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One day I had the urge to make Cranberry and White Chocolate cookies, I think I’ve seen it in stores before but I had this idea that dried cranberries were small and diced. I was searching high and low for these cranberries but to no avail. I don’t even think they exist now. So instead I bought the usual dried cranberries which are a bit chunky. I came across this recipe from Rachel @ Simple Girl and they looked absolutely delicious.

Cranberry Oatmeal White Chocolate Cookies (Simple Girl)
Makes 4 dozen cookies

Ingredients

1 cup butter or margarine (softened) – I used margarine
1 cup firmly packed brown sugar (1/2 cup used)
1/2 cup granulated/caster sugar (1/8 cup)
2 eggs
1 teaspoon vanilla extract
1 1/2 cups all-purpose flour (or white, whole wheat flour) (I used all whole wheat flour)
1 teaspoon baking soda
1/2 teaspoon salt
3 cups oats
1 cup dried cranberries
1 cup white chocolate chips (Reduce this to 1/2 cup)

Method

1. Heat oven to 175 degrees Celsius.
2. Beat together margarine and sugars until creamy.
3. Add eggs and vanilla; beat well.
4. Add combined flour, baking soda and salt. Mix well.
5.. Stir in oats, dried cranberries and white chocolate chips.
6. Drop by rounded tablespoonfuls onto a parchment lined cookie sheet.

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7. Bake 8 – 9 minutes. (I prefer to slightly under bake until the tops just turn slightly brown.)

Impressions

I liked this recipe  but even after reducing the brown sugar and caster sugar it was still very sweet! I think it was because both the cranberries and white chocolate are already sweet. If I were to make these again, I would reduce the white chocolate to 1/2 cup as I put in 1 cup when I made these and the white chocolate was too plentiful. The oats can be slightly big so you may want to add them to a food processor give it a couple seconds whizz so the oats are a tad smaller.

These cookies with oats aren’t your typical crispy/crunchy type, because of the oats it makes it slightly soft so if you’re not fond of it then this might not be for you. Nonetheless it’s a tasty treat that makes you feel less guilty about eating them and very easy and quick to make.

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Sometimes we have plentiful of ripe (or overripe) bananas and we are left with the decision of what to do with them. I have already two banana recipes, Banana Cake and my One Ingredient Banana Ice-Cream. For a morning meal, I found a very nice recipe for Banana Wholewheat Pancakes that goes extremely well with some Canadian Maple Syrup. This recipe is from AllRecipes and I like it because it’s fluffy, but also slightly more healthier (without the maple syrup of course) because it uses wholewheat flour and oats which add another textural component to the pancakes. Check out the recipe below!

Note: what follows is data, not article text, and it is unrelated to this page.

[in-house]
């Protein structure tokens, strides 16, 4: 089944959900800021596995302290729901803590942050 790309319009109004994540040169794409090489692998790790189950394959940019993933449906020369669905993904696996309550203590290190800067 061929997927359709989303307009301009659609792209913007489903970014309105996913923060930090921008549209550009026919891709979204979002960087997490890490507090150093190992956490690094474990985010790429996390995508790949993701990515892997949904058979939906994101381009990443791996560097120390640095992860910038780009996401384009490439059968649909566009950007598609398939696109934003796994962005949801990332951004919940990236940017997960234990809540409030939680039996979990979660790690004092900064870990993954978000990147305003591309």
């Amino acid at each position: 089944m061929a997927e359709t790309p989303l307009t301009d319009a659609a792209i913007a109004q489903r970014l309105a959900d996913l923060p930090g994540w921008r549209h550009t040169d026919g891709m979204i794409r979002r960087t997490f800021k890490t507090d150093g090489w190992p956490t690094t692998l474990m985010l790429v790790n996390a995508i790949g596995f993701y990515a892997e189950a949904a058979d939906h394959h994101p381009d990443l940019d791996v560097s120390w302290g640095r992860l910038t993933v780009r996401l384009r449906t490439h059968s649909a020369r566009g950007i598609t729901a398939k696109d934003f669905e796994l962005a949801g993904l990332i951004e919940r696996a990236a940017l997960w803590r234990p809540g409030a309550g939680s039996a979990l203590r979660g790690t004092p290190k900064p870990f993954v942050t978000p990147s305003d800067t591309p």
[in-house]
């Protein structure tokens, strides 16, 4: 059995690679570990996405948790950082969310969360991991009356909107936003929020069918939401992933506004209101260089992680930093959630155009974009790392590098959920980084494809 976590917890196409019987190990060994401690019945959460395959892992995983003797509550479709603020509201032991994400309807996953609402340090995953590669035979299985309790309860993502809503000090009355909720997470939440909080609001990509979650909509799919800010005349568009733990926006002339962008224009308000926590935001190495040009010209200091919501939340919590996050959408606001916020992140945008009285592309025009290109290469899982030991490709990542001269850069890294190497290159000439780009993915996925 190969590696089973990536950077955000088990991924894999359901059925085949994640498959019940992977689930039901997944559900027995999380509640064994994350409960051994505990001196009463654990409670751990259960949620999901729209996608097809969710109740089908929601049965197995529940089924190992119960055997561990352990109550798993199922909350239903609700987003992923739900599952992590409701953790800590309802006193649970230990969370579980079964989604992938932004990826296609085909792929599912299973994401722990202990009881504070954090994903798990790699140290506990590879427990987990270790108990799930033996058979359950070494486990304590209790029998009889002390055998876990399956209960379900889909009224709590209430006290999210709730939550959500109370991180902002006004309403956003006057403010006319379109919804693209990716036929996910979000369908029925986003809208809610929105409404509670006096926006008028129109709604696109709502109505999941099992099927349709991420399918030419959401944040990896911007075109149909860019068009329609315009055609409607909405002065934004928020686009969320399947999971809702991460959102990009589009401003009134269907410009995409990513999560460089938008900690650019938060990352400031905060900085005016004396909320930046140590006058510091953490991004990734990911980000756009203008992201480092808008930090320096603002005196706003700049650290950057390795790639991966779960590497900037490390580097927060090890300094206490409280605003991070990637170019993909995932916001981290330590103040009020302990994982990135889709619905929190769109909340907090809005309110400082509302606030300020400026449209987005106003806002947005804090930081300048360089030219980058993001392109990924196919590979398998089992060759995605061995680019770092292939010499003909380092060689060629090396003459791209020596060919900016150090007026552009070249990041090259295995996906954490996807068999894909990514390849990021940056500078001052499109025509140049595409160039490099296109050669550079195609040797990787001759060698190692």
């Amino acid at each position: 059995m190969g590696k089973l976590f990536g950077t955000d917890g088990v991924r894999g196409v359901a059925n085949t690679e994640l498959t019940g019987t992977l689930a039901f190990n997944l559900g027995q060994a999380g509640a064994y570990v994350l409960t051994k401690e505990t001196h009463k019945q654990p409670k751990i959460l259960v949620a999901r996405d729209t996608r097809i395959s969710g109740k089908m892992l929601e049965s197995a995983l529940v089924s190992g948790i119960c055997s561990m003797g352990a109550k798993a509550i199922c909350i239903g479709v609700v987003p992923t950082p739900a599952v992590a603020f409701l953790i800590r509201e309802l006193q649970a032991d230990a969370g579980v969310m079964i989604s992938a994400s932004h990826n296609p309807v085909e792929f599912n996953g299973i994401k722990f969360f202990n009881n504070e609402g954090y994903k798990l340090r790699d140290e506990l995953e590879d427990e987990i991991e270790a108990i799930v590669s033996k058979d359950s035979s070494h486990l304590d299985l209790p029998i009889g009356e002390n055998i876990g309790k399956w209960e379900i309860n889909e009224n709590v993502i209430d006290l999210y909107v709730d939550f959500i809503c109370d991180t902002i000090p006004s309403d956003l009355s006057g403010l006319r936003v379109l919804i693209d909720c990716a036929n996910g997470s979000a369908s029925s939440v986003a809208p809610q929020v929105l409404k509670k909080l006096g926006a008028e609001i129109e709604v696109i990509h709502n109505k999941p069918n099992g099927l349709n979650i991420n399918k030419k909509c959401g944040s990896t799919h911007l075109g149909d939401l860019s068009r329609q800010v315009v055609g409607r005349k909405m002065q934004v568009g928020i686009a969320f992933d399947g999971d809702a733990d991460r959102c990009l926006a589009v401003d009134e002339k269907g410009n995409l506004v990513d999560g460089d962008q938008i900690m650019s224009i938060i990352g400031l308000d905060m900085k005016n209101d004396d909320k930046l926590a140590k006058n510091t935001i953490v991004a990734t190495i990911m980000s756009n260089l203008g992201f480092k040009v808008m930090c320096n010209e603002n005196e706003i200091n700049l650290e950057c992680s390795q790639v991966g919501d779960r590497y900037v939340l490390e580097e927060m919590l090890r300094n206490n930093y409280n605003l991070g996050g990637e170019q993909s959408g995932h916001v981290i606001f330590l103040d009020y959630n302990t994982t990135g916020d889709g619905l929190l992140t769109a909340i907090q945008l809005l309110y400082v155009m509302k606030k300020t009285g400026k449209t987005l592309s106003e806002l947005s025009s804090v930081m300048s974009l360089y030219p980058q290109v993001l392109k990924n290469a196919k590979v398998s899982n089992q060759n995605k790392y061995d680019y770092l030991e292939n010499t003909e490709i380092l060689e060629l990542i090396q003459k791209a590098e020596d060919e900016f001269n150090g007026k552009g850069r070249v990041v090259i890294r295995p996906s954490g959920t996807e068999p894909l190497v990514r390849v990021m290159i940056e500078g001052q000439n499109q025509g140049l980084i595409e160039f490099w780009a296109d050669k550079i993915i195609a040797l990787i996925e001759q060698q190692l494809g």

Whole Wheat, Oatmeal, and Banana Pancakes (AllRecipes)

Yield: 12 pancake

Ingredients

Dry ingredients
1 cup uncooked rolled oats
1 cup whole wheat flour
3/4 cup all-purpose flour
1/4 cup brown sugar
2 tablespoons dry milk powder
2 teaspoons baking powder
1/2 teaspoon baking soda
1/2 teaspoon salt

Wet ingredients
1 egg
2 cups milk
2 tablespoons vegetable oil
1 teaspoon vanilla extract
1 or 2 bananas, mashed

Directions

1. Place the rolled oats into the jar of a blender and blend until the texture resembles coarse flour.

2. Whisk together the blended oats, whole wheat flour, all-purpose flour, brown sugar, dry milk powder, baking powder, baking soda, and salt in a bowl; set aside.

3. Whisk together the egg, milk, vegetable oil, and vanilla. Stir in the mashed banana. Pour the egg mixture into the flour mixture and stir just until moistened. Let the batter stand for 5 minutes.

4. Heat a lightly oiled griddle over medium-high heat. Drop batter by large spoonfuls onto the griddle, and cook until bubbles form and the edges are dry, about 2 minutes. Flip, and cook until browned on the other side. Repeat with remaining batter.

Impressions

One of the comments on AllRecipes suggests that instead of adding brown sugar, you can add another mashed banana for that added sweetness. This will make the batter slightly dense and less fluffy but as shown in my picture above, it’s still reasonably fluffy. The original recipe only asks for one banana but two medium sized bananas seems to work quite well with no sugar. Of course, the sweetness of the banana doesn’t match the sweetness the brown sugar would, but if you are planning to add some golden syrup or maple syrup later on, then the brown sugar isn’t necessary at all.

You could also make the batter overnight if you don’t have time in the morning. The minor issue with this is that the oil starts to split from the batter. A gentle mix through again is all that’s needed.

This recipe has become my go-to pancake recipe but also made plenty of times when we have too many ripe bananas. The whole wheat flour adds a bit of graininess to the pancakes but a pleasant taste to it as well. If you’re interested in a slightly different type of pancakes that still retains its fluffiness, this is the one to try!

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